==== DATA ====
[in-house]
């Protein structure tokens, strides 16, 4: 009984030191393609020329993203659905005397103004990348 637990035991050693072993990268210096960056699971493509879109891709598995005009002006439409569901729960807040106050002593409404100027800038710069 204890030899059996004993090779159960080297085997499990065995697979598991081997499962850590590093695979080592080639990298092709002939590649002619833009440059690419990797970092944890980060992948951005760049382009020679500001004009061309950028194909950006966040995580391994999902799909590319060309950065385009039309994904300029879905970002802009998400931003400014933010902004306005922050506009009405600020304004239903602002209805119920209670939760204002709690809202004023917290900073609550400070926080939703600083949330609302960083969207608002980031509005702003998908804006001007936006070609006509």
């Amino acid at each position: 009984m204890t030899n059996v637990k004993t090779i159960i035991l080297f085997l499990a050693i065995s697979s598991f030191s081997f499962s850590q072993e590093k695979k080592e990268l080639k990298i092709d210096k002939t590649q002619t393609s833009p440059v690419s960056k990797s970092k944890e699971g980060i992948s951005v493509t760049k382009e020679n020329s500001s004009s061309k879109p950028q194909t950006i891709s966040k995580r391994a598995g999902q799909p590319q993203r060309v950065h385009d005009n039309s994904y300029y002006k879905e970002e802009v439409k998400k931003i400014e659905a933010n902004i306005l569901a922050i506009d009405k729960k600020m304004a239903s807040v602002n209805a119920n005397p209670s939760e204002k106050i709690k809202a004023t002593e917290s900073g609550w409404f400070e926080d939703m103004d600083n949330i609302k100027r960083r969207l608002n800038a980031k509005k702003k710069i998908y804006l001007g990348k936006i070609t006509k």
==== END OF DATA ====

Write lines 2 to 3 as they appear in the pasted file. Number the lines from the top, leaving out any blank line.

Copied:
């Protein structure tokens, strides 16, 4: 009984030191393609020329993203659905005397103004990348 637990035991050693072993990268210096960056699971493509879109891709598995005009002006439409569901729960807040106050002593409404100027800038710069 204890030899059996004993090779159960080297085997499990065995697979598991081997499962850590590093695979080592080639990298092709002939590649002619833009440059690419990797970092944890980060992948951005760049382009020679500001004009061309950028194909950006966040995580391994999902799909590319060309950065385009039309994904300029879905970002802009998400931003400014933010902004306005922050506009009405600020304004239903602002209805119920209670939760204002709690809202004023917290900073609550400070926080939703600083949330609302960083969207608002980031509005702003998908804006001007936006070609006509």
């Amino acid at each position: 009984m204890t030899n059996v637990k004993t090779i159960i035991l080297f085997l499990a050693i065995s697979s598991f030191s081997f499962s850590q072993e590093k695979k080592e990268l080639k990298i092709d210096k002939t590649q002619t393609s833009p440059v690419s960056k990797s970092k944890e699971g980060i992948s951005v493509t760049k382009e020679n020329s500001s004009s061309k879109p950028q194909t950006i891709s966040k995580r391994a598995g999902q799909p590319q993203r060309v950065h385009d005009n039309s994904y300029y002006k879905e970002e802009v439409k998400k931003i400014e659905a933010n902004i306005l569901a922050i506009d009405k729960k600020m304004a239903s807040v602002n209805a119920n005397p209670s939760e204002k106050i709690k809202a004023t002593e917290s900073g609550w409404f400070e926080d939703m103004d600083n949330i609302k100027r960083r969207l608002n800038a980031k509005k702003k710069i998908y804006l001007g990348k936006i070609t006509k």